Leading article: Sluggish economic growth is no excuse for delay on reforms

Vast, universal banking operations are not the only route to economic dynamism

Share
Related Topics

Critics claim it is playing politics to press on with banking reform in the face of a stalling economic recovery. But it is no less of a political game to delay. And it would also be a vital opportunity missed.

Although cynics warned of a whitewash when a former central banker, Sir John Vickers, was tasked with crafting reforms for Britain's dysfunctional banking sector, the draft recommendations produced in April were anything but.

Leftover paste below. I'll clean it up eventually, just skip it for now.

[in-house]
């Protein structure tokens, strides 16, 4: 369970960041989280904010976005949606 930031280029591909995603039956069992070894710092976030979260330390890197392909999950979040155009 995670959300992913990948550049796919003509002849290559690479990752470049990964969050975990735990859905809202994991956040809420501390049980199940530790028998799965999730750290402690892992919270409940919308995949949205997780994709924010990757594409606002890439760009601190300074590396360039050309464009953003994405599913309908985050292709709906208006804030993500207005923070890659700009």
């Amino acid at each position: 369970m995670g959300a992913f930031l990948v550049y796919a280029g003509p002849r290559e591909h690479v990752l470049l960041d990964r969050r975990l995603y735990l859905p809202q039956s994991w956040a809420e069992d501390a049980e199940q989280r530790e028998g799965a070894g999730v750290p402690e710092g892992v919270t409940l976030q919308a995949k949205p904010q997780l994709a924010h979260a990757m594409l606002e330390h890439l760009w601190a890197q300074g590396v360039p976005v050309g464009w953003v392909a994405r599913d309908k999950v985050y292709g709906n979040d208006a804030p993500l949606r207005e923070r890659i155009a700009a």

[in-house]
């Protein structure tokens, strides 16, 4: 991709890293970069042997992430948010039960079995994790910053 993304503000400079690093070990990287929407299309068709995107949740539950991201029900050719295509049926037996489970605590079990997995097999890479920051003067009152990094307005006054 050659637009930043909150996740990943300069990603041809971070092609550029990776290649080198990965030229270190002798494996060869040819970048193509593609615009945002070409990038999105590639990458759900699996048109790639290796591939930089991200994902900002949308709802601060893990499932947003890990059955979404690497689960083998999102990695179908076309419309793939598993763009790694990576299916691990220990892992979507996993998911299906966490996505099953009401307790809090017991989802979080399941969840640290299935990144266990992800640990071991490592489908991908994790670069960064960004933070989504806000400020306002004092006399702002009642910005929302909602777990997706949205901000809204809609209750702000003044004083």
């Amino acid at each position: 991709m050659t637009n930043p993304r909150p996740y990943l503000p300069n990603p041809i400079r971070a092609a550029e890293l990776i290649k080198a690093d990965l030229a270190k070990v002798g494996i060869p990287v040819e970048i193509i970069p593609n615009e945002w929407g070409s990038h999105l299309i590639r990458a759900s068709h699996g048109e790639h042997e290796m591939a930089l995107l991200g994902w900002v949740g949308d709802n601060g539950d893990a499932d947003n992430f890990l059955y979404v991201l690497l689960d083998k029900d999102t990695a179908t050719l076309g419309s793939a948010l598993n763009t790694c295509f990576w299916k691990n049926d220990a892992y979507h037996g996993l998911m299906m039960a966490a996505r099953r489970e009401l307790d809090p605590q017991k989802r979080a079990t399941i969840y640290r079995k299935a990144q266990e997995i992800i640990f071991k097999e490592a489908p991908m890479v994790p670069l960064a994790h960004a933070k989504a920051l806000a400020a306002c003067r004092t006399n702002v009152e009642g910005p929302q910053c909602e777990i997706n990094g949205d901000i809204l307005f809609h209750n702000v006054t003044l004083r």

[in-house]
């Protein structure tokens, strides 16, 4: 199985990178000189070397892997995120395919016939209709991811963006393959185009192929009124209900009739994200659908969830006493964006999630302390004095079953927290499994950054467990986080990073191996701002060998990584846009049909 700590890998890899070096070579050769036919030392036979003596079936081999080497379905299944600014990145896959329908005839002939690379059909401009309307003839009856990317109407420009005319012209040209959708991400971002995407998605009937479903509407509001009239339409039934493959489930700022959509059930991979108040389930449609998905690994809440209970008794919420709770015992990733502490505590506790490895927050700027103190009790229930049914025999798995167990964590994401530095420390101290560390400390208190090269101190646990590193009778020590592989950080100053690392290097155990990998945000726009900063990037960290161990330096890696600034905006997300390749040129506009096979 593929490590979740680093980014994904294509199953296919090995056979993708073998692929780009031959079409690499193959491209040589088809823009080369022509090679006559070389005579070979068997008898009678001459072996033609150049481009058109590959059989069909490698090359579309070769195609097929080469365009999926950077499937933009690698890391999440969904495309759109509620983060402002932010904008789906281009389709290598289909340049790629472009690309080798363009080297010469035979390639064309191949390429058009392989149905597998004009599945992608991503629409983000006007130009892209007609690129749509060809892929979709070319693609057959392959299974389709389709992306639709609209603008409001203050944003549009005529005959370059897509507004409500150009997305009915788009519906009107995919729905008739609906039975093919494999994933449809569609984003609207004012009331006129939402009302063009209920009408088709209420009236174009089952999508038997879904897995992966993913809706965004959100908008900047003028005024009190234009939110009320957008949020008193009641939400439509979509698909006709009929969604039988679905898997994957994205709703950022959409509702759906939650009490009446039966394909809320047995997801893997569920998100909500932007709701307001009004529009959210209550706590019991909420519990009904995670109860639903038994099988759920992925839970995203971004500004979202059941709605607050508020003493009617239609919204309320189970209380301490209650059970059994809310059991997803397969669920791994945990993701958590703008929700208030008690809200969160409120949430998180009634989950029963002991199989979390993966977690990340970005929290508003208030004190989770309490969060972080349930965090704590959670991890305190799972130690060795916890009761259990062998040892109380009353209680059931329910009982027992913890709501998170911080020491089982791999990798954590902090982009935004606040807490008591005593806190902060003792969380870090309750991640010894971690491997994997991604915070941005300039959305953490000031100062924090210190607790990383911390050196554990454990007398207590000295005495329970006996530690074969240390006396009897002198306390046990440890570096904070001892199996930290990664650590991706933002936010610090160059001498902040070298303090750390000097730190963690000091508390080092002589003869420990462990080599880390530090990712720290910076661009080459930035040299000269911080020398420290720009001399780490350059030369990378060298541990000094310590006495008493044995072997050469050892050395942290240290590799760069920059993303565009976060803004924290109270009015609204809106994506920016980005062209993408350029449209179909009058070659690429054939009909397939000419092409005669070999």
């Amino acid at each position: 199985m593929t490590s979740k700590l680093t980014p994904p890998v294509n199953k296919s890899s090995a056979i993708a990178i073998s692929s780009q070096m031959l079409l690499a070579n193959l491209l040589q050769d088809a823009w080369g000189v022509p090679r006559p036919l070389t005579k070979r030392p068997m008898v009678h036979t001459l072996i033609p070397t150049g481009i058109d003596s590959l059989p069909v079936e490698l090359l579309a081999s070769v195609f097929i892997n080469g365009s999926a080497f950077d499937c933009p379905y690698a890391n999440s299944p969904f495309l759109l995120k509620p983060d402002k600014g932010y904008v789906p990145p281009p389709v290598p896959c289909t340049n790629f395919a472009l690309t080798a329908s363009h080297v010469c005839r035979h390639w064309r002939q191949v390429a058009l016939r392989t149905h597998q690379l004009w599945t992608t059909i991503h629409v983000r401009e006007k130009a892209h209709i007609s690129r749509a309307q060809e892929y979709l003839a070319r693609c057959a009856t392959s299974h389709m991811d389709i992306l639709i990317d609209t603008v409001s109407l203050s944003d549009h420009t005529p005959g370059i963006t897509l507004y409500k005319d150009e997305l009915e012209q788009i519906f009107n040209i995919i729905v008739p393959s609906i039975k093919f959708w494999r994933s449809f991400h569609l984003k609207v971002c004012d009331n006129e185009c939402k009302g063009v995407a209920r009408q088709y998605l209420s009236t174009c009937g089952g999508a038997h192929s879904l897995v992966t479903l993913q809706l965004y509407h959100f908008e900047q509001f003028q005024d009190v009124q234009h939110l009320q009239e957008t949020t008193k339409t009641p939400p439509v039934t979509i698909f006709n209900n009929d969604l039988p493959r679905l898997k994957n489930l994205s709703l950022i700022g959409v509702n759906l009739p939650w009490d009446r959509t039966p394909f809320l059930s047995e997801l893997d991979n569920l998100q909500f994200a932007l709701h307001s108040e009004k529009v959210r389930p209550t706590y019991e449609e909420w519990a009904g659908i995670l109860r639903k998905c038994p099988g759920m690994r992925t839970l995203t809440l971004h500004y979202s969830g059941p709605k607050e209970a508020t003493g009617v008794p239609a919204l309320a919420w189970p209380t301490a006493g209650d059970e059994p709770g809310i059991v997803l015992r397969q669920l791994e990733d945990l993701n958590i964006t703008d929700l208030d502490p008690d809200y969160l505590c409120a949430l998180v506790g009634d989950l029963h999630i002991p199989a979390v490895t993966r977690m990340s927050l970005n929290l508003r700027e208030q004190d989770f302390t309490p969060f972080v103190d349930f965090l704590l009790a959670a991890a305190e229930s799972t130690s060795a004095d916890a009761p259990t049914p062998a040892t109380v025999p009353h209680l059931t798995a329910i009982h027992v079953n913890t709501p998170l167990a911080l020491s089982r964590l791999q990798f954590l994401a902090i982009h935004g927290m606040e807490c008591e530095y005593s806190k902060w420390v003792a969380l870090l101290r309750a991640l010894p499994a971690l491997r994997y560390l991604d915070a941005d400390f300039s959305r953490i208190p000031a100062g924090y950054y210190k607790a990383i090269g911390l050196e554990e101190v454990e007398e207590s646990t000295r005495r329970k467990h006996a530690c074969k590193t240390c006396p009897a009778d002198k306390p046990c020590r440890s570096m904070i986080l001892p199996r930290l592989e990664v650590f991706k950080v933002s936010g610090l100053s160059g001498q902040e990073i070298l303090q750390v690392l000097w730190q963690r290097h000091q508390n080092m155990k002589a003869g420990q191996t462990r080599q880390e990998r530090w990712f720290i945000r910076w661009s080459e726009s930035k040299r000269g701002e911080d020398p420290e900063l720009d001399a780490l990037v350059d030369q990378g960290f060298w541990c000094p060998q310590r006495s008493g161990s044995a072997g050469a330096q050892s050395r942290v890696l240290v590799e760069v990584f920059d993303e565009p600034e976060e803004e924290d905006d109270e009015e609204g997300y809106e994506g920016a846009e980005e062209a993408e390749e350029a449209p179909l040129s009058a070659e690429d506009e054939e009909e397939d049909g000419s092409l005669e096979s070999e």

After a financial crisis that saw the British taxpayer stump up £850bn-plus to shore up banks deemed "too big to fail", this newspaper instinctively supports splitting banks' "casino" investment operations from the retail savings that were used to fund their excesses. The ring-fencing scheme proposed by Sir John – under which institutions set up internal "firewalls" so investment divisions can safely fail – is the most practical option.

But ahead of the Independent Commission on Banking's final report next month, the pressure to reconsider is rising. And there are signs that the Chancellor is buckling, and may push the deadline out to 2019.